That’s a vague definition, which is fine. It’s why we’ve got winners as diverse as Rose Matafeo, Guy Montgomery, Guy Williams, Rhys Mathewson, David Correos and Sam Wills (The Boy with Tape on His Face). These are people who were all at completely different stages of their career. Rhys Mathewson won when he was 18, Rose Matafeo won when she was hosting U Live, David Correos won before he’d ever seen the other side of a camera (this is me making an assumption based on David’s comedy).

There’s a low ceiling to hit in New Zealand comedy. You can get on TV, and be recognised nationally fairly quickly. To its immense credit, the Billy T Award doesn’t automatically go to the most famous person.

Which brings me to this year’s nominees.

It’s important here to note that comedy exists in bubbles and venn diagrams – like any artform. If you’ve been reading my specific coverage, it skews very much towards The Basement crowd, which skews much more theatrical and if I’m honest, much more Snort-y. That’s the comedy I’m familiar with; I’m not the kind of person who goes to open mics or Big Wednesday at the Classic. So someone who might be very familiar to me, like Alice Snedden, who I’ve seen performing for a few years now, might be utterly foreign to another person. On the flipside, someone like Li’i Alaimoana wasn’t familiar to me when the nominees come out, but he regularly sells out gigs down in Wellington.

The industry doesn’t look the same as it did when the Billy T Award started in 1998. Back then the award went to Cal Wilson and Ewen Gilmour. Shakespeare in Love won Best Picture. Madonna had a critical and commercial comeback with Ray of Light.

I remember talking to Justine Smith, way at the start of this gig as comedy co-editor, about what the industry looked like when she was starting out. She mentioned that it was easy to get stage time at the Classic – you just rang up Scott and asked for a gig.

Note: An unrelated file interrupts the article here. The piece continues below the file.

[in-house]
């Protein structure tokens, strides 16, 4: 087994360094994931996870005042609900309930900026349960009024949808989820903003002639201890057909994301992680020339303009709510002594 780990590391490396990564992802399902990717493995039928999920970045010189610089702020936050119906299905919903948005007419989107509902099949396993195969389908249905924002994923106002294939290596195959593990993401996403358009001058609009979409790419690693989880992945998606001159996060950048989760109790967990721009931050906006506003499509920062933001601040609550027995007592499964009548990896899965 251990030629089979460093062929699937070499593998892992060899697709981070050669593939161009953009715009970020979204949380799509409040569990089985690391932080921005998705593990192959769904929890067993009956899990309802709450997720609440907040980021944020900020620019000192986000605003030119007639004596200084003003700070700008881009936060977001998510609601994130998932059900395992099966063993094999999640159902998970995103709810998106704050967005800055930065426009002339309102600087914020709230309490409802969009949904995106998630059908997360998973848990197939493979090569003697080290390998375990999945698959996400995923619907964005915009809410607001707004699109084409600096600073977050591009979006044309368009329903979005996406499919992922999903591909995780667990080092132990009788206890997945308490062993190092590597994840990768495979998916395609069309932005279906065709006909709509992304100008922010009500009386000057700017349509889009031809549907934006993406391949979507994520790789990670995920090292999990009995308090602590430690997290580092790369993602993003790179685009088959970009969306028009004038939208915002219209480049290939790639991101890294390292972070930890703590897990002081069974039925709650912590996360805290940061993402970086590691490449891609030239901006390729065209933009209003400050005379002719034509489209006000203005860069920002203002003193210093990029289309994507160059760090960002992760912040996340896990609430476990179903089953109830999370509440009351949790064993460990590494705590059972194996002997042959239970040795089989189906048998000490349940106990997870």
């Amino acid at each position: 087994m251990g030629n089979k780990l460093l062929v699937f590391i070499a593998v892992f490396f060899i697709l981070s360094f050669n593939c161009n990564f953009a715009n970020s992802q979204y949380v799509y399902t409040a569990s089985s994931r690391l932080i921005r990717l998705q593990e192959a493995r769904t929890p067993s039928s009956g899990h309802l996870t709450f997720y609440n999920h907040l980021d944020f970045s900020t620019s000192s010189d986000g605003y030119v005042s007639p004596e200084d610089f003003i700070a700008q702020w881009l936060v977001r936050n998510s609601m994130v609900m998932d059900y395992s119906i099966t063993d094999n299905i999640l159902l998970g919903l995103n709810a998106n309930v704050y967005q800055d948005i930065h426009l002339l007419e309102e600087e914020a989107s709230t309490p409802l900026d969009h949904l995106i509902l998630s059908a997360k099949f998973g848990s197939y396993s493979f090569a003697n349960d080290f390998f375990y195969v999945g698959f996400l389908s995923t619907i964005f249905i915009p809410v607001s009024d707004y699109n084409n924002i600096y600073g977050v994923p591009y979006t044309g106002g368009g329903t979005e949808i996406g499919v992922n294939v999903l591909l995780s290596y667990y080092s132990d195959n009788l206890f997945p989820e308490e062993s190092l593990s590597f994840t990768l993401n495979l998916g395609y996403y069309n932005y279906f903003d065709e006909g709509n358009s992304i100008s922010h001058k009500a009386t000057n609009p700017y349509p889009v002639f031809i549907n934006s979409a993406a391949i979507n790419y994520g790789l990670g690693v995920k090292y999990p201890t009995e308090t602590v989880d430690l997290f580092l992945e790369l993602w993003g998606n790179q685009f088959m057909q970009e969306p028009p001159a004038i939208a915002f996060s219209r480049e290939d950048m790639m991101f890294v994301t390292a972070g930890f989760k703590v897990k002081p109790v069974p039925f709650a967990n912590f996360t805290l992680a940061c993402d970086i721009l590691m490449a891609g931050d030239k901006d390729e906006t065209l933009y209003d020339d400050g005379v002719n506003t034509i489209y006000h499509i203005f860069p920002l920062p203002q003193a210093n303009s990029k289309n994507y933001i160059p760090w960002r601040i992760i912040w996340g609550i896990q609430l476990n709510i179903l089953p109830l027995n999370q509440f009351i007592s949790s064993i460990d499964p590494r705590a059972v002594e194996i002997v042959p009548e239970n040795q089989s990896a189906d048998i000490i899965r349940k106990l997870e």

That’s not what it’s like now, to put it bluntly. According to many comedians, it’s getting harder to get any stage time at all. The Classic is a stalwart but it’s the main stage for comedians both established and emerging, from Brendhan Lovegrove to Alice Snedden. Gigs have popped up around town, from Down to Clown at The Basement to Talk and Show at Golden Dawn, to an open mic at Revelry to accommodate the demand for the stage time. But there’s just not enough stage time for the amount of comedians we have now.

The Snort Crew / Photo Credit: Andi Crown.

When there’s less stage time, there’s less time to develop your craft, fewer chances to try something out, to figure out who you are as a performer. It’s no wonder the Fred Award (an award that recognises the best NZ show of the festival) nominees were largely comprised of the Snort crew. These guys are out there performing and honing their craft every single week, onscreen and onstage; they’re match-ready. They know their voices, they know their style, they know their audience and they’re refining all three of those every single week.

From this group over the past few years, we’ve had three Billy T winners (Rose Matafeo, Guy Montgomery, Hamish Parkinson) and four Billy T nominees (Laura Daniel, Eli Matthewson, Joseph Moore, Nic Sampson). It’s no wonder three of them filled the Best Newcomer nominee slate this year (Alice Snedden, Donna Brookbanks, Brynley Stent) either. These guys have been dominating the industry, and there’s an entire piece in figuring out how, why and what that means.